No Market for `Lemons': On the Reasons for a Judicial Unfairness Test for B2B Contracts
|Government & Law; Law
|KLUWER LAW INT
|EUROPEAN REVIEW OF PRIVATE LAW
Judicial intervention into B2B contracts should be construed as part of state infrastructure to improve business efficiency and thereby that of the market itself. The main purpose of unfair contract terms regulation should be to discharge a business from reading, analysing, or even negotiating the bulk of contract terms presented to them by other businesses. This enables businesses to prepare standard terms in advance, particularly those underlying high-volume transactions. Their customers can rest assured that such contracts would need to pass a judicial fairness test before being enforced and can therefore accept the bulk of all terms presented to them in blissful ignorance of the terms' content. However, those terms which an efficient market economy would expect businesses to read carefully and, if necessary, negotiate need not be subjected to this judicial unfairness test. Such terms exempted from the fairness test are, if transparent, those that determine the price and the main subject matter of the contract, those that any aggrieved business had actually itself supplied, and moreover, all terms in a contract of such a high value for which reasonable parties would seek legal advice and painstakingly negotiate every word. There is also no need for a judicial fairness test for those terms that have, in fact, been negotiated in detail by the parties, since the main function of the test is to compensate for the lack of negotiations. In order to free the parties in the most efficient way possible from negotiating, or even reading, all other terms, the following judicially applied unfairness test should apply. The further removed a particular non-negotiated term is from what reasonable and honest parties would have agreed in individual negotiations, the more likely it is that the individual term is unfair.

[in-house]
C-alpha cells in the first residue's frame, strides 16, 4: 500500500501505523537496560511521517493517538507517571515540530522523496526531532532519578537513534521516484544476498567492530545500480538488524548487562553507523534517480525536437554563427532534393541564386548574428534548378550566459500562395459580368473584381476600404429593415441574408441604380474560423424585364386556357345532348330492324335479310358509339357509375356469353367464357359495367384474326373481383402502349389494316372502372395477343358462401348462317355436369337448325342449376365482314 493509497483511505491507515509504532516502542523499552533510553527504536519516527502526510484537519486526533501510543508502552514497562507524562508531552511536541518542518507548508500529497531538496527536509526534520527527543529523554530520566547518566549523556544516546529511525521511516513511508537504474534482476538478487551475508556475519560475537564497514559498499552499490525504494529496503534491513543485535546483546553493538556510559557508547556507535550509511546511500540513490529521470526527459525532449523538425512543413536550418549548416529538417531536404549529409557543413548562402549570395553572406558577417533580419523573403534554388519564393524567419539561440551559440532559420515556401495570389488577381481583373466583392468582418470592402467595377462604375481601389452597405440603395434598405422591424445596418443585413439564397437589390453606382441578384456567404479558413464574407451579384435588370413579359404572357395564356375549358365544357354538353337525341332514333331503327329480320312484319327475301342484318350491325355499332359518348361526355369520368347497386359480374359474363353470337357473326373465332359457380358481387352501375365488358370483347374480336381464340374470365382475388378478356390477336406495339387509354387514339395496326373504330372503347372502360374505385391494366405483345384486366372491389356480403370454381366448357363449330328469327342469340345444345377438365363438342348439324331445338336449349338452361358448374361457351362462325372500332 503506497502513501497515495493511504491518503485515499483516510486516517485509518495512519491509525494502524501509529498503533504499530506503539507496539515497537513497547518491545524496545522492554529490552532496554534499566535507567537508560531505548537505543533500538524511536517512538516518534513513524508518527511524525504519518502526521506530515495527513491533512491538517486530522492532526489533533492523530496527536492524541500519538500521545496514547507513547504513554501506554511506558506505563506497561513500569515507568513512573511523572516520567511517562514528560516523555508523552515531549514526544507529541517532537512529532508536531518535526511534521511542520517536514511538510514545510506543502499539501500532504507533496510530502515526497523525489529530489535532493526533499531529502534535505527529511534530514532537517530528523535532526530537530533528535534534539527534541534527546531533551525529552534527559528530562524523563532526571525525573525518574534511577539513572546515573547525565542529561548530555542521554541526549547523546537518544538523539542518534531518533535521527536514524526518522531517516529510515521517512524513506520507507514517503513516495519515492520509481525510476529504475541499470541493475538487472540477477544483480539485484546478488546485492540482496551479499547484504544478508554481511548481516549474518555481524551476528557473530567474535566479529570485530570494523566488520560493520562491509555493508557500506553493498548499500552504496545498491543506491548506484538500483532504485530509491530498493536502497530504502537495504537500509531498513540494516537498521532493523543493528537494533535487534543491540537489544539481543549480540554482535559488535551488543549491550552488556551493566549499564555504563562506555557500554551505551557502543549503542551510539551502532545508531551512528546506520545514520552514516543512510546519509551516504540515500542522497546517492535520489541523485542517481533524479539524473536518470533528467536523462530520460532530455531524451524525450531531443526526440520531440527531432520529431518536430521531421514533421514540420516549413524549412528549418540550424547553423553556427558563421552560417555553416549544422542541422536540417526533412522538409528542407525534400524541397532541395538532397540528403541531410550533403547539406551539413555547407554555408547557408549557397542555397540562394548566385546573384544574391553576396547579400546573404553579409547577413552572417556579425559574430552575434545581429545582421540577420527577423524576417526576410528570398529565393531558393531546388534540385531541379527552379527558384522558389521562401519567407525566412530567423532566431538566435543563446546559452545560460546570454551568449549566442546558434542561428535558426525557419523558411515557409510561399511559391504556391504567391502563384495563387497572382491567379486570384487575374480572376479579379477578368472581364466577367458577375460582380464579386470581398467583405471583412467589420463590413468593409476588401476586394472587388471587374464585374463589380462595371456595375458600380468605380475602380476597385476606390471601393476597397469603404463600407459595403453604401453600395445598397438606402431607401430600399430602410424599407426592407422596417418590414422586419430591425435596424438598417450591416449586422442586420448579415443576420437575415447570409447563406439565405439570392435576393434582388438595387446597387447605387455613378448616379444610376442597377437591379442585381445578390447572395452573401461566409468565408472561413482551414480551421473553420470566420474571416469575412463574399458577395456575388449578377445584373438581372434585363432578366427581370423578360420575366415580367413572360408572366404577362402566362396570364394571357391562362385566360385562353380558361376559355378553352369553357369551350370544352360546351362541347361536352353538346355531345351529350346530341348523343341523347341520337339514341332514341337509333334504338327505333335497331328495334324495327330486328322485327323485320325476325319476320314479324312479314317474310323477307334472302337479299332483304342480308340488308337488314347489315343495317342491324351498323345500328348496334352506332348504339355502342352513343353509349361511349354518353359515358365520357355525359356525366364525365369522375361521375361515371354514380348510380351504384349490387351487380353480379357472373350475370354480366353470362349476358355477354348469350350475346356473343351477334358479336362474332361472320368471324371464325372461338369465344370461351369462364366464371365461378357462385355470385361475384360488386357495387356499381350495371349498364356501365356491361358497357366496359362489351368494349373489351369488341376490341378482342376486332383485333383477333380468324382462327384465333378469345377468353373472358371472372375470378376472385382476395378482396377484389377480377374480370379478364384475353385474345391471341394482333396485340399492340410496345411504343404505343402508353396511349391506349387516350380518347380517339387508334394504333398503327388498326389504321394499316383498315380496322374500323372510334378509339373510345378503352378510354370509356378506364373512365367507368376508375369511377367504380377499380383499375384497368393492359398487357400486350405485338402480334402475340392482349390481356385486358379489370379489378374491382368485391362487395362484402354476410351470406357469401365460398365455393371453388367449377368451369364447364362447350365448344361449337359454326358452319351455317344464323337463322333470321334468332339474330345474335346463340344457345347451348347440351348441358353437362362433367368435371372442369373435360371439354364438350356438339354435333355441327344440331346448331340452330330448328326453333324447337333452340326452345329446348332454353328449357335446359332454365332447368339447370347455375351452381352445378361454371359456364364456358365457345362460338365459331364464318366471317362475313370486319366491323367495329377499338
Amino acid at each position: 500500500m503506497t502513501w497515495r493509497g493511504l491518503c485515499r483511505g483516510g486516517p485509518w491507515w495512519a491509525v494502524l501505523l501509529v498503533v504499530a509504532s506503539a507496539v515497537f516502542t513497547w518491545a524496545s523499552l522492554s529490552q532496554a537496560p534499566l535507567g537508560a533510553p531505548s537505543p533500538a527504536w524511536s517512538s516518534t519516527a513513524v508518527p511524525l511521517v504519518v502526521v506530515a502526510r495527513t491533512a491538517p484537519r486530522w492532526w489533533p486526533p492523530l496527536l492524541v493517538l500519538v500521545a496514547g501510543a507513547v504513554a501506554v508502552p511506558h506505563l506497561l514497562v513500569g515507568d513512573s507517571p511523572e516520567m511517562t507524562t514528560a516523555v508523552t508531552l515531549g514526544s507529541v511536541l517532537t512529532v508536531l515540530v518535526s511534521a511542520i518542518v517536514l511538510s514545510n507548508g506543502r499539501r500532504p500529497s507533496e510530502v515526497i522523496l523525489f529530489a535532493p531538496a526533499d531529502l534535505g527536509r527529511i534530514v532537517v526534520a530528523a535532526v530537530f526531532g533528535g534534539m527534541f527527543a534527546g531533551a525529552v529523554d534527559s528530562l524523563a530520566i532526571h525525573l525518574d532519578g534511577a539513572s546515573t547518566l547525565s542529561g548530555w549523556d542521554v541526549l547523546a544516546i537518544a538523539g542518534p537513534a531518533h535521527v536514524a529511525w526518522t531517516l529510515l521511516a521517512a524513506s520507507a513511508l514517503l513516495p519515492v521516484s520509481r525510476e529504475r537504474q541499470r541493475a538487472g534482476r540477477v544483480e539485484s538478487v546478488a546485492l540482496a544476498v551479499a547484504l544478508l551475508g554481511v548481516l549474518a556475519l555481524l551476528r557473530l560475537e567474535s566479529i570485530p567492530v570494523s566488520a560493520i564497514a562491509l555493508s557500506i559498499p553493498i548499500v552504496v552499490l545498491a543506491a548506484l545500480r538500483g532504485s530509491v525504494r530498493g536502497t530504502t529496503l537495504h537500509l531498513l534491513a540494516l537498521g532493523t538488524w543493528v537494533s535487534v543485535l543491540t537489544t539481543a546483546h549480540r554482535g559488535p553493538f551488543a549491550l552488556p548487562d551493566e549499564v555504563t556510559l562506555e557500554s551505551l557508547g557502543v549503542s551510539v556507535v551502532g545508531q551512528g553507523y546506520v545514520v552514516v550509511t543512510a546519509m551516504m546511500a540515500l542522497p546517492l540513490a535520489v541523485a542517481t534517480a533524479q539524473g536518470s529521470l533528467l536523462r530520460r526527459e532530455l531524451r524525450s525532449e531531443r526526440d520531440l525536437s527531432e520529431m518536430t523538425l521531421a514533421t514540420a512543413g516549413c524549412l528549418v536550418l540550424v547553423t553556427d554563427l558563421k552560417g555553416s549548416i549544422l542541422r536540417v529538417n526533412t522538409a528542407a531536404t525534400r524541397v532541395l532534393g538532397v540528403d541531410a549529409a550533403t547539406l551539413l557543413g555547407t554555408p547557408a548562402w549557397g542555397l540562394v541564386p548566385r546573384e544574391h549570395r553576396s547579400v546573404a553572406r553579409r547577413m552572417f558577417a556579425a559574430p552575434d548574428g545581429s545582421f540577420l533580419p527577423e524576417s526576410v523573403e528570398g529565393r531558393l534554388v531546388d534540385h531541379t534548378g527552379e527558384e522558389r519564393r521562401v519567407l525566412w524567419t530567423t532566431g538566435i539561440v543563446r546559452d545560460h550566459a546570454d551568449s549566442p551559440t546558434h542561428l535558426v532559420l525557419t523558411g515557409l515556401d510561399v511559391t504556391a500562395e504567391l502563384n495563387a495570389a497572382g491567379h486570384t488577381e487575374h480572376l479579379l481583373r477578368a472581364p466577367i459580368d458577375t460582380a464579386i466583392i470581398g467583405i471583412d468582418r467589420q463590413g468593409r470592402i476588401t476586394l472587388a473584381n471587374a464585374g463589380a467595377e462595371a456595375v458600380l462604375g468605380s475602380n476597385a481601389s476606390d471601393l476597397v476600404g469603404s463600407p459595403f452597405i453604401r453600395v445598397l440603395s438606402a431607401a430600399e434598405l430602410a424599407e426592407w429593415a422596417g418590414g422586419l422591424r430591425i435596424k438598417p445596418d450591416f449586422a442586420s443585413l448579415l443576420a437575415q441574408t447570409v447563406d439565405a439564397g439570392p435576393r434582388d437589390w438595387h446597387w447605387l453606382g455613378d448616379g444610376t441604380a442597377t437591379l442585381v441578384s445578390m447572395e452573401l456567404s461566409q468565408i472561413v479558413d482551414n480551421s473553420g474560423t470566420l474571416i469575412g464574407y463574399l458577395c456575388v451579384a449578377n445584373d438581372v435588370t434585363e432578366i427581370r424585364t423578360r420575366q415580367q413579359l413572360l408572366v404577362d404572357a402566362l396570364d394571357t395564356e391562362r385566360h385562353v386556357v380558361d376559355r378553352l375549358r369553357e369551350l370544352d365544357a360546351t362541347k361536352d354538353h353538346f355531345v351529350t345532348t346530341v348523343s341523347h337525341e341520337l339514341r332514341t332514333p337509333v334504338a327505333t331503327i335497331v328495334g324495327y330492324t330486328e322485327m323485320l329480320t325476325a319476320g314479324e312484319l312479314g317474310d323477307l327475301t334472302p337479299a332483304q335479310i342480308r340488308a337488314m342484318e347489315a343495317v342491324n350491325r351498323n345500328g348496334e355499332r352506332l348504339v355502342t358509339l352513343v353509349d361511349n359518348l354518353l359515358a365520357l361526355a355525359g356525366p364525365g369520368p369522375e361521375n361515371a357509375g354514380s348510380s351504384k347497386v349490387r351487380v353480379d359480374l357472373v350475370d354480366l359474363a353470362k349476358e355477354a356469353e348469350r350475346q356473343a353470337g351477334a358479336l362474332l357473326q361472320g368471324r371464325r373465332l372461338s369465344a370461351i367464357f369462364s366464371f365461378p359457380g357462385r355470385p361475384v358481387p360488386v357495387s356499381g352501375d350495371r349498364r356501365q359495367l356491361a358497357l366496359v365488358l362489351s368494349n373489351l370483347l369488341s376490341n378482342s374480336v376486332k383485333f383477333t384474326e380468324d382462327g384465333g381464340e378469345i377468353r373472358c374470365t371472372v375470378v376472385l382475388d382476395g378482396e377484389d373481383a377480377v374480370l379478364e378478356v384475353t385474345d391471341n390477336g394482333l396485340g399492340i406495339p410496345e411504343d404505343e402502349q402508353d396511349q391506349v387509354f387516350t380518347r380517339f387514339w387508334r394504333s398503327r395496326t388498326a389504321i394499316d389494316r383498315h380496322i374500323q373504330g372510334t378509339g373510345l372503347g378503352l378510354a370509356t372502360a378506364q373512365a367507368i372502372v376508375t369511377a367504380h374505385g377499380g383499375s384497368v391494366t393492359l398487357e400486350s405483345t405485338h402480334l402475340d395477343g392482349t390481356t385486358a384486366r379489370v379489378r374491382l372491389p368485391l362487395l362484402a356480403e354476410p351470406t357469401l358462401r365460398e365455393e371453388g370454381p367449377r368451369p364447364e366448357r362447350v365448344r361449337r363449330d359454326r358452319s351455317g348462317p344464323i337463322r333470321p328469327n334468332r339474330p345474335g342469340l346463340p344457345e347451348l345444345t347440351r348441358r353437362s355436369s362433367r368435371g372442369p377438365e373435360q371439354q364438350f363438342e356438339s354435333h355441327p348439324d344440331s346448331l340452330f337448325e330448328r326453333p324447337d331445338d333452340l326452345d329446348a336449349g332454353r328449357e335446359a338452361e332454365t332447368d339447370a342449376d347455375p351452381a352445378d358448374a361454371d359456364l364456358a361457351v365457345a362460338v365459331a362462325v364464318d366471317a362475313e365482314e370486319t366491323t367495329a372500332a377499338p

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checked on Mar 2, 2024